Within each one of us lives a new person, given by the Spirit of God who wants only and always what God wants; who looks at God’s law and joyfully proclaims, “I want that, too!” Alongside that new person, given by the Holy Spirit, remains the sinful nature – the one we were born with and we’ll have with us until the day we die. The sinful nature wants nothing to do with God – who he is, what he says, what he wants. The sinful nature wants only to serve self, and it’s good at it, too. So, does it make some sense how that boy’s father could pray, I do believe; help me overcome my unbelief! Can you relate with where he’s coming from? I think so, because if we’re honest with ourselves, it rings true.
That’s the most honest prayer in the Bible because it puts on full display what’s going on inside each one of us. I believe! But I also struggle. Lord, I trust in your promises, but frankly, I don’t see how you’re going to pull it off this time. I hear you declare that in Christ my sins are forgiven, forgotten, forever, but my past still haunts me and those people around me don’t know the half of it. I love you, Lord. But I also love myself. I give all glory to you, the God of my salvation. But I don’t mind it when people tell me what a picture of virtue I am or what a committed Christian I must be – in fact, I kind of like when people praise me. Lord, I know what you say about regularly being in your word and receiving your sacraments, but I’ve got plans this weekend, and the next. Lord, I remember how you promise that your word will always accomplish what you desire, but I’d rather keep quiet, especially when what you have to say is so counter-cultural. Lord, I believe, but I am just a walking contradiction – in tension between the saint you’ve declared me to be and the sinner I’ve been since birth. Lord, I do believe; help me overcome my unbelief!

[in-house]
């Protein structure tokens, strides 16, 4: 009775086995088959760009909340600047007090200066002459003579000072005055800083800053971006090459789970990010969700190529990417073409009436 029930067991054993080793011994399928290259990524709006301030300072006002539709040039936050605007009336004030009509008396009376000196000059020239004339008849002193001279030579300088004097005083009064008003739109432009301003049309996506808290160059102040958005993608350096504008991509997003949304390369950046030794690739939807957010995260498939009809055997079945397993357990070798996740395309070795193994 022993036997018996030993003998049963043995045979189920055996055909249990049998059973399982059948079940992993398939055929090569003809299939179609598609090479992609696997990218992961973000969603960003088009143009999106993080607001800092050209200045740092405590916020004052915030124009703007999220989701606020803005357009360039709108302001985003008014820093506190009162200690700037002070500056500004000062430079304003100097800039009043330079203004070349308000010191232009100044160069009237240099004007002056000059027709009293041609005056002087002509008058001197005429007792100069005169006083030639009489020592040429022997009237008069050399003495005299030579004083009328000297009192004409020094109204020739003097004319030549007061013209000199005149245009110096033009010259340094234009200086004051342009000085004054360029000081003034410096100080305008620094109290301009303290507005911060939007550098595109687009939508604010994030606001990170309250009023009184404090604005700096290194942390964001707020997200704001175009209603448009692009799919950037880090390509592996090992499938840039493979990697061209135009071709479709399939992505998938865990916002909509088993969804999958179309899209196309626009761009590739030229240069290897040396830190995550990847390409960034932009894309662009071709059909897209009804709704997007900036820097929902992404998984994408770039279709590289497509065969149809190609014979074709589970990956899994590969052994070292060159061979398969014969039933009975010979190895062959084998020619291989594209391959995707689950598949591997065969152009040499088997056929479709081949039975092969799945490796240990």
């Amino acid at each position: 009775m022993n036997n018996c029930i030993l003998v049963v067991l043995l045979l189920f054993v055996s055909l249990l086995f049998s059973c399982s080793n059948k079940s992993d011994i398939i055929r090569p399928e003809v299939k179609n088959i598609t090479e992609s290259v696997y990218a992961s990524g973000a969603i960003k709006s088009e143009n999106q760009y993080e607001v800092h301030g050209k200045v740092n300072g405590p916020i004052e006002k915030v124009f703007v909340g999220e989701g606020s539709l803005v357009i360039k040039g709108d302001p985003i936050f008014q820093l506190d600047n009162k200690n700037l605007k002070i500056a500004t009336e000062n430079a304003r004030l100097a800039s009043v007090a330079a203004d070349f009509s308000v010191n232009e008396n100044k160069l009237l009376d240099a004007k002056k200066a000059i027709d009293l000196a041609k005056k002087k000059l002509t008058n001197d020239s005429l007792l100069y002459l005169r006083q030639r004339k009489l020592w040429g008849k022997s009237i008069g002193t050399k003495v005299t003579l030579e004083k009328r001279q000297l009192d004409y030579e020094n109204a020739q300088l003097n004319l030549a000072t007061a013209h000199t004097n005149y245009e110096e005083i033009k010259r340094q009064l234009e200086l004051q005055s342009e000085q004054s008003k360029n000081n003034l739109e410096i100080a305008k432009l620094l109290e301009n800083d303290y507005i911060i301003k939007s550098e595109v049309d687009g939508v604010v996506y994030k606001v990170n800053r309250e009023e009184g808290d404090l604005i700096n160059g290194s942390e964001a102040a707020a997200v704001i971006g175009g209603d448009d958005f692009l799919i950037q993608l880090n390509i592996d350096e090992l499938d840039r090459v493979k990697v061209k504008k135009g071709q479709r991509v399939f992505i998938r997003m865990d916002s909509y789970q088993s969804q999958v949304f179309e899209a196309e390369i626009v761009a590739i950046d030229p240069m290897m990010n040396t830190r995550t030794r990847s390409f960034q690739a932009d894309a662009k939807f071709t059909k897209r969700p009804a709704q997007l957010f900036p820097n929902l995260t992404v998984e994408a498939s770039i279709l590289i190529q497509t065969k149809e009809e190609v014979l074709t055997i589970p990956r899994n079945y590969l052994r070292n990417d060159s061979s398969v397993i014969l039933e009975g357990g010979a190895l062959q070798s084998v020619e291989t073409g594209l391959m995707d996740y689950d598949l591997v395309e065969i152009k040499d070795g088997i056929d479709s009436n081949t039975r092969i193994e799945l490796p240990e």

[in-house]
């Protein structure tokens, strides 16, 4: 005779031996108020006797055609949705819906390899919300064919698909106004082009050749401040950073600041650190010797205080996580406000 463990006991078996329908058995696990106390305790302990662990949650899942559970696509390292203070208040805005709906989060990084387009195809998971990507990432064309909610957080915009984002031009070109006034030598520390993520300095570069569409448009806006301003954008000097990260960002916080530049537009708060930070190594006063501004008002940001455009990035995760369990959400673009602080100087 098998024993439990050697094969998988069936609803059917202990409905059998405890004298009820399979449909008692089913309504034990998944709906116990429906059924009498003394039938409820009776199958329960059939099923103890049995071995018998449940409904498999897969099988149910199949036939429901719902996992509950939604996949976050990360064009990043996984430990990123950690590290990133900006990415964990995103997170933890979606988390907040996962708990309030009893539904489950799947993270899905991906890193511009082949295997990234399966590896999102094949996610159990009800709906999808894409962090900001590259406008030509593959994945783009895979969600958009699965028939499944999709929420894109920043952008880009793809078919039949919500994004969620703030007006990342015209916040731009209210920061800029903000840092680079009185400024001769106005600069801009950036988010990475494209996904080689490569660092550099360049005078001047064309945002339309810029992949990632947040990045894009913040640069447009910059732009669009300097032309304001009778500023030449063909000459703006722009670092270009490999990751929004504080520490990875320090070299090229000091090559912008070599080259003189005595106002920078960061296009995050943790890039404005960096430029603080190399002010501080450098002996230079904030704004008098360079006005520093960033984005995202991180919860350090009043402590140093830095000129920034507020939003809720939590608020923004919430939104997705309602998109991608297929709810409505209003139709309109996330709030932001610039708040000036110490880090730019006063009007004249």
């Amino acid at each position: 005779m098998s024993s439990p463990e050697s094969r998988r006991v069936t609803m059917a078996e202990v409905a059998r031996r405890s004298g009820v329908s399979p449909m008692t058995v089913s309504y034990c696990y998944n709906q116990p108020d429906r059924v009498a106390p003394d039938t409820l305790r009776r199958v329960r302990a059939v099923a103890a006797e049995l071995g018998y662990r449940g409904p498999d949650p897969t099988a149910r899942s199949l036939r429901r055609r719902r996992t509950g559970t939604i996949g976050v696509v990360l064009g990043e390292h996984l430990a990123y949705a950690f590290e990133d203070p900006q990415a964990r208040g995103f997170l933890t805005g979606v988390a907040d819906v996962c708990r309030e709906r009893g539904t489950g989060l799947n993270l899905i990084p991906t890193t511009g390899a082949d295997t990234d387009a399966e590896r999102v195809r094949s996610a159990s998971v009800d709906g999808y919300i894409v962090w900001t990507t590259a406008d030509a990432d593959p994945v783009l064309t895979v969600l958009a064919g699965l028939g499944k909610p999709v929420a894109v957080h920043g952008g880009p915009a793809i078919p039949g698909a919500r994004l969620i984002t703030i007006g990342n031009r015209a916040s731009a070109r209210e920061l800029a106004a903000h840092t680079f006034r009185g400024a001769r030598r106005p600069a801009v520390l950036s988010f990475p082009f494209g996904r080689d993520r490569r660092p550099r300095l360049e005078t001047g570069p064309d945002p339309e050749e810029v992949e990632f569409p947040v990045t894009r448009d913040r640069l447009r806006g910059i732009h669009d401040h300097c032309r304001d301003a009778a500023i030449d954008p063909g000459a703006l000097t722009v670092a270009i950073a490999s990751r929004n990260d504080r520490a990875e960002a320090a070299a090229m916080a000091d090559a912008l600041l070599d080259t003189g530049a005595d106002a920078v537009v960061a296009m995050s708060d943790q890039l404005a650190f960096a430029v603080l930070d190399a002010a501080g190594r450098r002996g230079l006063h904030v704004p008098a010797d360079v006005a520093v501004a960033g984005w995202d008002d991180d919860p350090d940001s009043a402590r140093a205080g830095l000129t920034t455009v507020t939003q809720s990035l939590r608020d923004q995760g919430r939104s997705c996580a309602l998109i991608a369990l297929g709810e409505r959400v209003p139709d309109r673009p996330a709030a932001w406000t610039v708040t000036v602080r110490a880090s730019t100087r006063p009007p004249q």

And he does. He did it for the desperate father. Jesus…rebuked the evil spirit. “You deaf and mute spirit…I command you, come out of him and never enter him again.” When confronted with the Word of life himself, what other recourse does the devil have than to turn tail and run? The spirit shrieked, convulsed him violently and came out. The boy looked so much like a corpse that many said, “He’s dead.” But Jesus took him by the hand and lifted him to his feet, and he stood up. With the word of his mouth, Jesus leaves no room for doubt that he is who he says he is and he’ll do exactly what he’s promised to do. Jesus works miraculously to undo the damning effect of sin on the world…and a miracle is what it takes. Because our battle isn’t just a little skirmish – it’s all out spiritual warfare.